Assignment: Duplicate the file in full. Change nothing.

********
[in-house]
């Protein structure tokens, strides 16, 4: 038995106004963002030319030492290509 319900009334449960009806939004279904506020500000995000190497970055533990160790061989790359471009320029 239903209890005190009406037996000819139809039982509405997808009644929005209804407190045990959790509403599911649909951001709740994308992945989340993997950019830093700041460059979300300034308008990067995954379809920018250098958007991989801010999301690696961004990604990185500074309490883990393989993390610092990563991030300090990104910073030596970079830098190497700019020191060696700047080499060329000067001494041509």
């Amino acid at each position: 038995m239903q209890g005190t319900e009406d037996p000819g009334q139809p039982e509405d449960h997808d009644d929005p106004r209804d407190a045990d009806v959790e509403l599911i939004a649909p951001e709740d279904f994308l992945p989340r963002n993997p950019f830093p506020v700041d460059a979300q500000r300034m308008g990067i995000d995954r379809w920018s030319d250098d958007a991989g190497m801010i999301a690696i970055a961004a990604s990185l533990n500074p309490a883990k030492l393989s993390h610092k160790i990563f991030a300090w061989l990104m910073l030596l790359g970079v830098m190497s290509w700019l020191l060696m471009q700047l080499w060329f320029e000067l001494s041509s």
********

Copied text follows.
[in-house]
């Protein structure tokens, strides 16, 4: 038995106004963002030319030492290509 319900009334449960009806939004279904506020500000995000190497970055533990160790061989790359471009320029 239903209890005190009406037996000819139809039982509405997808009644929005209804407190045990959790509403599911649909951001709740994308992945989340993997950019830093700041460059979300300034308008990067995954379809920018250098958007991989801010999301690696961004990604990185500074309490883990393989993390610092990563991030300090990104910073030596970079830098190497700019020191060696700047080499060329000067001494041509």
């Amino acid at each position: 038995m239903q209890g005190t319900e009406d037996p000819g009334q139809p039982e509405d449960h997808d009644d929005p106004r209804d407190a045990d009806v959790e509403l599911i939004a649909p951001e709740d279904f994308l992945p989340r963002n993997p950019f830093p506020v700041d460059a979300q500000r300034m308008g990067i995000d995954r379809w920018s030319d250098d958007a991989g190497m801010i999301a690696i970055a961004a990604s990185l533990n500074p309490a883990k030492l393989s993390h610092k160790i990563f991030a300090w061989l990104m910073l030596l790359g970079v830098m190497s290509w700019l020191l060696m471009q700047l080499w060329f320029e000067l001494s041509s």